From the tiniest microchip to the information superhighway, the modern world is dominated by and dependent upon science. Yet whether we realize it or not, we live in an age where faith is still an important influence in our lives. The majority of Americans profess a belief in a Christian God and Islam acts as a unifying, energizing force for many of the world's most dispossessed people. In the UK congregations may be shrinking, but popular belief in the supernatural - ghosts and spirits, fortune-telling, faith healing - is stronger than ever. In The Story of God Robert Winston examines the relationship between science and religion across time, beginning with the primitive worship of early ancestors and concluding with a vivid portrait of faith in the modern world. Grand in scope, adventurous in tone - and written from the perspective of a respected scientist who is also committed to Judaism - this groundbreaking work traces a line across continents, cultures and eras.
It is the most complex and mysterious object in the universe. Covered by a dull grey membrane, it resembles a gigantic, convoluted fungus. Its inscrutability has captivated scientists, philosophers and artists for centuries. It is, of course, the human brain. With the help of science we can now begin to understand the extraordinary complexity of the brain's circuits: we can see which nerve cells generate electricity as we fall in love, tell a lie or dream of a lottery win. And inside the 100 billion cells of this rubbery network is something remarkable: you. In this entertaining and accessible book, Robert Winston takes us deep into the workings of the human mind and shows how our emotions and personality are the result of genes and environment. He explains how memories are formed and lost, how the ever-changing brain is responsible for toddler tantrums and teenage angst, plus he reveals the truth behind extra-sensory perception, deja vu and out-of-body experiences. He also tells us how to boost our intelligence, how to tap into creative powers we never knew we had, how to break old habits and keep our brain fit and active as we enter old age. The human mind is all we have to help us to understand it. Paradoxically, it is possible that science may never quite explain everything about this extraordinary mechanism that makes each of us unique.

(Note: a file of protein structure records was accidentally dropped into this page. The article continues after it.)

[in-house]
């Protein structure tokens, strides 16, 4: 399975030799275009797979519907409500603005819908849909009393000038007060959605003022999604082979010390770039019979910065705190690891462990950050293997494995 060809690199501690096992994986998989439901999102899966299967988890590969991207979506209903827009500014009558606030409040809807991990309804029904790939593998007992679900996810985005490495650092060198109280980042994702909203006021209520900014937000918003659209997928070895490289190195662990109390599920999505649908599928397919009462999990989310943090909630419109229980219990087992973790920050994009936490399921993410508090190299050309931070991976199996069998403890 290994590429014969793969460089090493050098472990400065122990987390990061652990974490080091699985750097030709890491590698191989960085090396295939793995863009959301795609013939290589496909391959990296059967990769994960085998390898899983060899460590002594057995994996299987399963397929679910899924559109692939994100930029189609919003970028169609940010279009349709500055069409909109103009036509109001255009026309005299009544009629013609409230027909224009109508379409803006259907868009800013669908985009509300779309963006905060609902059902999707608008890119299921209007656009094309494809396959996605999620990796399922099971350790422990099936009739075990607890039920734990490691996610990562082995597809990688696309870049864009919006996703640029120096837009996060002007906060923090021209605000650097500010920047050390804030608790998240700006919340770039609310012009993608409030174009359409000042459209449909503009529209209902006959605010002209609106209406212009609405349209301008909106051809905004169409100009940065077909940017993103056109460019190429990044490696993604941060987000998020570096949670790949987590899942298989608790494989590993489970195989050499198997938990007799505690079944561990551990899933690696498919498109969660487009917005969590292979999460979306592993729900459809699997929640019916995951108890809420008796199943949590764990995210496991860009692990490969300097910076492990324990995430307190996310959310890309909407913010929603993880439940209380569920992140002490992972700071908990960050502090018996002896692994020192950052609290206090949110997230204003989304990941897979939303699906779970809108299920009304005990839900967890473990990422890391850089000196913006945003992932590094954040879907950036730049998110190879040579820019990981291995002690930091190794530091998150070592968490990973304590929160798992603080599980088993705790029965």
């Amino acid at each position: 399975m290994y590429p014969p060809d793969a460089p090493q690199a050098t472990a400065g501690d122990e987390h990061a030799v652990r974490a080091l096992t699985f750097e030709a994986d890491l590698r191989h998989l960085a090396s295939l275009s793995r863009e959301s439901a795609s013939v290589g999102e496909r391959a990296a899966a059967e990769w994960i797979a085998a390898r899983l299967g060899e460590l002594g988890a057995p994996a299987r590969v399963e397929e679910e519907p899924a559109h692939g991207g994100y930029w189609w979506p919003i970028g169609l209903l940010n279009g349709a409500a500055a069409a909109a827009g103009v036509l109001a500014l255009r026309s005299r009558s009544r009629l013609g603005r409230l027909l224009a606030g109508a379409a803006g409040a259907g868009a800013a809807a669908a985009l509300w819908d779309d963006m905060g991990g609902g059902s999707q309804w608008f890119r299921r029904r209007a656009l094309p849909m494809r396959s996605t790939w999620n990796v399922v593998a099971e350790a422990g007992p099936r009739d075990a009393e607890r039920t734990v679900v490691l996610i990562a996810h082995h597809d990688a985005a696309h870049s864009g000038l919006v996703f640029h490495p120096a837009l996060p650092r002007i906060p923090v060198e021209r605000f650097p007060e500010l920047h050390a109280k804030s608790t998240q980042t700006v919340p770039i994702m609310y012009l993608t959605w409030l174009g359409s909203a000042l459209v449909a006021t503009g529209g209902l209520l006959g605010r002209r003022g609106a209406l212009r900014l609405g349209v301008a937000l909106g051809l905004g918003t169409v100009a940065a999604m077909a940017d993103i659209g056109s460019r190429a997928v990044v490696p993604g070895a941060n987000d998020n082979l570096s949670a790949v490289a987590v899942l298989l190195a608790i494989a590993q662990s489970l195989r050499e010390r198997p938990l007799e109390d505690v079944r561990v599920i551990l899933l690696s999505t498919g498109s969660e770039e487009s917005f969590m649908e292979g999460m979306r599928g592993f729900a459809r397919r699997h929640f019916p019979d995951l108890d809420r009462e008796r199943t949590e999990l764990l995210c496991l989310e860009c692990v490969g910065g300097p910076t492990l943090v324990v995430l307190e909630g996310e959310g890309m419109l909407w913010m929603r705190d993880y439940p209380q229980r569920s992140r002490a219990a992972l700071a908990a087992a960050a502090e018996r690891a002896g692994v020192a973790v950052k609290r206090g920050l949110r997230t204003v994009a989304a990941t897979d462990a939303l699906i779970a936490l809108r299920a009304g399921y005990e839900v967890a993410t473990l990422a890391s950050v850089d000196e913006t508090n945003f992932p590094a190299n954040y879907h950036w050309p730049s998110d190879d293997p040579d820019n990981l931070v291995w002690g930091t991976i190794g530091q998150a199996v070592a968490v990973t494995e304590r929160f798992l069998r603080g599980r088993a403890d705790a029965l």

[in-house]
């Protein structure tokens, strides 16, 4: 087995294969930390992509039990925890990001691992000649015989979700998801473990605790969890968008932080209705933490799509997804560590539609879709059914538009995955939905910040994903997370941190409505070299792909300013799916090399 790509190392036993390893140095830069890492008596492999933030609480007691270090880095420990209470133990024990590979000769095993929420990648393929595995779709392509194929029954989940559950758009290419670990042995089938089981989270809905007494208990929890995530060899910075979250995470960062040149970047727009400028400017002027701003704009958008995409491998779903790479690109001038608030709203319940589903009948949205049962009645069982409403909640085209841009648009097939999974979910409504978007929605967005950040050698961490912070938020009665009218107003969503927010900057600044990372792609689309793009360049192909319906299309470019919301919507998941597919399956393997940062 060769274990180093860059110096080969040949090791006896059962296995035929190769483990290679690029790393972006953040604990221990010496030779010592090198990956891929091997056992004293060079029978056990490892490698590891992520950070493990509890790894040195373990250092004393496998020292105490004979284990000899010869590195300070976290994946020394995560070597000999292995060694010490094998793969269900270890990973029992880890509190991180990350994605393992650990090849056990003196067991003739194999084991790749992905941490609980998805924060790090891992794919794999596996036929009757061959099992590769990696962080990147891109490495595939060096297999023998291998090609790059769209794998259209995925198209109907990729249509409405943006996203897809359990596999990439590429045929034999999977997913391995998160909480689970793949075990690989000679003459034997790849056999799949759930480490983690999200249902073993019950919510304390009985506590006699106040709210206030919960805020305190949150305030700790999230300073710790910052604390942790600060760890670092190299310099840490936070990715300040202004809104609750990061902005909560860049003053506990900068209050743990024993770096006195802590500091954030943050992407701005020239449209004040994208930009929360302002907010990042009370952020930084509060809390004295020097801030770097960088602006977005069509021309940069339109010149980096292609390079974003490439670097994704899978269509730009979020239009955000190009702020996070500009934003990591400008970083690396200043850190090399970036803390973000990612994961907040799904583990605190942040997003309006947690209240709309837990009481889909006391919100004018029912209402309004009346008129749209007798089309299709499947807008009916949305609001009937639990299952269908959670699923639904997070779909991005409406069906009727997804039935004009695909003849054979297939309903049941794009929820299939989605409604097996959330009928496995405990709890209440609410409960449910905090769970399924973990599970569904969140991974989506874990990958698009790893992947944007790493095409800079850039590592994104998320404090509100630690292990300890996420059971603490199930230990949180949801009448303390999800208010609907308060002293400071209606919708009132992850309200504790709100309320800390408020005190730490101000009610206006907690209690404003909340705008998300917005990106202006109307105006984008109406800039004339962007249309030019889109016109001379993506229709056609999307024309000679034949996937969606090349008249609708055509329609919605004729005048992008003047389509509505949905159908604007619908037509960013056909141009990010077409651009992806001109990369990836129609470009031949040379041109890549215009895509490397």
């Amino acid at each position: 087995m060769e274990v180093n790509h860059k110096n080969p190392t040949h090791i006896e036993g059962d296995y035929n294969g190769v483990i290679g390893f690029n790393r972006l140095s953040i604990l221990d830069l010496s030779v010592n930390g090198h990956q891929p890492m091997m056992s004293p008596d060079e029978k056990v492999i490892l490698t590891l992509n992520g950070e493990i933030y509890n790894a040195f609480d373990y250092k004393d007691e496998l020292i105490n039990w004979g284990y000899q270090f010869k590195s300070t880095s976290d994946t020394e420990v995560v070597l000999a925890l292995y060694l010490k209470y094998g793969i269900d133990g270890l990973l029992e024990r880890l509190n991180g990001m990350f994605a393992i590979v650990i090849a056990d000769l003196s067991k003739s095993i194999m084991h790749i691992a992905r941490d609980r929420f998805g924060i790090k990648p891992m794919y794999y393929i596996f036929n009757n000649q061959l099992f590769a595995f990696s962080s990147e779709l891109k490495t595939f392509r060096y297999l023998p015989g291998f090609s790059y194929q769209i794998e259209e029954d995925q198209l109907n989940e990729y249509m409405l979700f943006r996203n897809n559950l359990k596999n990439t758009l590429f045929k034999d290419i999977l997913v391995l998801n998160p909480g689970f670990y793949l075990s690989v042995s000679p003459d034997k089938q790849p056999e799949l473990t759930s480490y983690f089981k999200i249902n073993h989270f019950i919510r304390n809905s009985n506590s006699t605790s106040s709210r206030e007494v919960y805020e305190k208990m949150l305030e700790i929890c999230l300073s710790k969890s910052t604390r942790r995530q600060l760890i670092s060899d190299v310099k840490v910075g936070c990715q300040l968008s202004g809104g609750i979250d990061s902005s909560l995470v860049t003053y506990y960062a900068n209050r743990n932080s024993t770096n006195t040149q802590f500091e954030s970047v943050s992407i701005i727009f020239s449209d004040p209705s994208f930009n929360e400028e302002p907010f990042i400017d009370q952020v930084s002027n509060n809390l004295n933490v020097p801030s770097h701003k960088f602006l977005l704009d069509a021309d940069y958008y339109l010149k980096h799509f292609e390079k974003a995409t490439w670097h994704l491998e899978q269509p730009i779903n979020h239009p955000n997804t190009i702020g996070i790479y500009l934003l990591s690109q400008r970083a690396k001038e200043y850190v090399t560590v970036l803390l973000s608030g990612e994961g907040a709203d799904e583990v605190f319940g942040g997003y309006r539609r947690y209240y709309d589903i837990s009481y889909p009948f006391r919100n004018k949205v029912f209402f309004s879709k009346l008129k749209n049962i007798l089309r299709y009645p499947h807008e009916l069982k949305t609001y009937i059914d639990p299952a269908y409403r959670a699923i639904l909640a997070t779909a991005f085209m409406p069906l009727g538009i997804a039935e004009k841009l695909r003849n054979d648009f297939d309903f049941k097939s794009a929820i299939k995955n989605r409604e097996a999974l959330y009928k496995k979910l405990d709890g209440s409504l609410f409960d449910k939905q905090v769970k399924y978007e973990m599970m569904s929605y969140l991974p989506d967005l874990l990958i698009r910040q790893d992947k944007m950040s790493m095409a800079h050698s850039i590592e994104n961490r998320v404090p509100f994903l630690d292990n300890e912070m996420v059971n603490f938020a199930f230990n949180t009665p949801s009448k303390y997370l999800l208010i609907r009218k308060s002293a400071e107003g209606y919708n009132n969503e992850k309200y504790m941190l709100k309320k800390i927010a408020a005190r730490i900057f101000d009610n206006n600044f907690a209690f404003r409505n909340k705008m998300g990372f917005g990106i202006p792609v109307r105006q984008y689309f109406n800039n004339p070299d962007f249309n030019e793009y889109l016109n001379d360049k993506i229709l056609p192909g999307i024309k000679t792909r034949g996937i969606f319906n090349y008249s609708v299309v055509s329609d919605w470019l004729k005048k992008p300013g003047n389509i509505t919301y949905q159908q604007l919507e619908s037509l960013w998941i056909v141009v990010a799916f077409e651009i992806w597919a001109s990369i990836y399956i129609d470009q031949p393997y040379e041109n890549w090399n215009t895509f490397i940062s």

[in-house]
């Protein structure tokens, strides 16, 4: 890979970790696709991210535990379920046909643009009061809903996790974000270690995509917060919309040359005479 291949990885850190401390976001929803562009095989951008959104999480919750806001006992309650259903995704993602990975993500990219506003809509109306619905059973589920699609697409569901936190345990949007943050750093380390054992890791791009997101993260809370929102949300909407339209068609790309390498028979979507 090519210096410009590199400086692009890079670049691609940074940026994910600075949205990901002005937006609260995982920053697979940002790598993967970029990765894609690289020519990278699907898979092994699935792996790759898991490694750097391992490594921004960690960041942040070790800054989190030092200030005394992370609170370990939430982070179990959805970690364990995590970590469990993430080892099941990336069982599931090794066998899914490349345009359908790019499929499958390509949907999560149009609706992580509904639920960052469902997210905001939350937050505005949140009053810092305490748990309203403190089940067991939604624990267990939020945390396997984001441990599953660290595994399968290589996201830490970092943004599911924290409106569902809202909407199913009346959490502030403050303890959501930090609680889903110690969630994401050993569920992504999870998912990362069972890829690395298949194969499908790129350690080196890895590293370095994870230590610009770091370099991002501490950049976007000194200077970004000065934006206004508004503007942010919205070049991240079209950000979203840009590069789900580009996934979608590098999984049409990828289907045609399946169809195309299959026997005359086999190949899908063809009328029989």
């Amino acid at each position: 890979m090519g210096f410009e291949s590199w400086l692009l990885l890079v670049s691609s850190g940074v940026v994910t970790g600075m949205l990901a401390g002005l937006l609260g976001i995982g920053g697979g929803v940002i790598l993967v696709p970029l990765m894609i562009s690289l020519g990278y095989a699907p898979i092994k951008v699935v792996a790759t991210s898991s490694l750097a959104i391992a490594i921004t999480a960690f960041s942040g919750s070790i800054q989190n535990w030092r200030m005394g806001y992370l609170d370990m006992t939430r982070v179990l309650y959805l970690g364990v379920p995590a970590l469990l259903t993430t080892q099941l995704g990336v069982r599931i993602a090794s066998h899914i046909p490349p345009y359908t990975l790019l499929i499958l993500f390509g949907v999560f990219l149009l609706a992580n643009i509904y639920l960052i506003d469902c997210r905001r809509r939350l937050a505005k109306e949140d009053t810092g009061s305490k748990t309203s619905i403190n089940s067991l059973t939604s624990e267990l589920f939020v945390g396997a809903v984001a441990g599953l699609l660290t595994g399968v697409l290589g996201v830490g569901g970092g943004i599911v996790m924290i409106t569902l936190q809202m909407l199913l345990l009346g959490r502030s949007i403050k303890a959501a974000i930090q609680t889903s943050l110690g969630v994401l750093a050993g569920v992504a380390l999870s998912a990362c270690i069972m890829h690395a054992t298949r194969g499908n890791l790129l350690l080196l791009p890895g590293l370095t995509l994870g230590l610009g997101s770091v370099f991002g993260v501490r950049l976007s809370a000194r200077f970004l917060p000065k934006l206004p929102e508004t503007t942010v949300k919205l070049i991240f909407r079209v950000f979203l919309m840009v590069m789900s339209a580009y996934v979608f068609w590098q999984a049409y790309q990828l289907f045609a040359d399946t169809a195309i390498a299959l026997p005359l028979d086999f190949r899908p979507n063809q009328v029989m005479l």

From caveman to modern man ... Few people doubt that humans are descended from the apes; fewer still consider, let alone accept, the psychological implications. But in truth, man not only looks, moves and breathes like an ape, he also thinks like one. Sexual drive, survival, competition, aggression - all of our impulses are driven by our human instincts. They explain why a happily married man will fantasize about the pretty, slim, young woman sitting across from him in the tube and why thousands of people spend their week entirely focused on whether their team will win their next crucial match. But how well do our instincts equip us for the twenty-first century? Do they help or hinder us as we deal with large anonymous cities, stressful careers, relationships and the battle of the sexes? In this fascinating book, Robert Winston takes us on a journey deep into the human mind. Along the way he takes a very personal look at the relationship between science and religion and explores those very instincts that make us human.
The most powerful living thing in the world is the brain! Allow Professor Robert Winston to help you get your head around your own brilliant brain in this best-selling reference title for children and teenagers. What Goes On In My Head? makes sense of the brain's mind-boggling structure and shows how this vital organ is the control centre for everything we do. What makes you happy? How does your memory work? Why are you laughing? What is positive thinking? Pick your brain to find the answers to these questions and much, much more inside. This groundbreaking book investigate the science of your brain to discover how it deals with emotions, feelings, behaviour, personality, memory, and language. Follow the brain as it changes during the course of a lifetime, from the baby brain through the early years and adolescence into adulthood. Boost your brainpower with brainteasers to test your reasoning and reactions before diving headfirst into a personality quiz to reveal things you never knew about yourself. Get your brain in gear and start reading.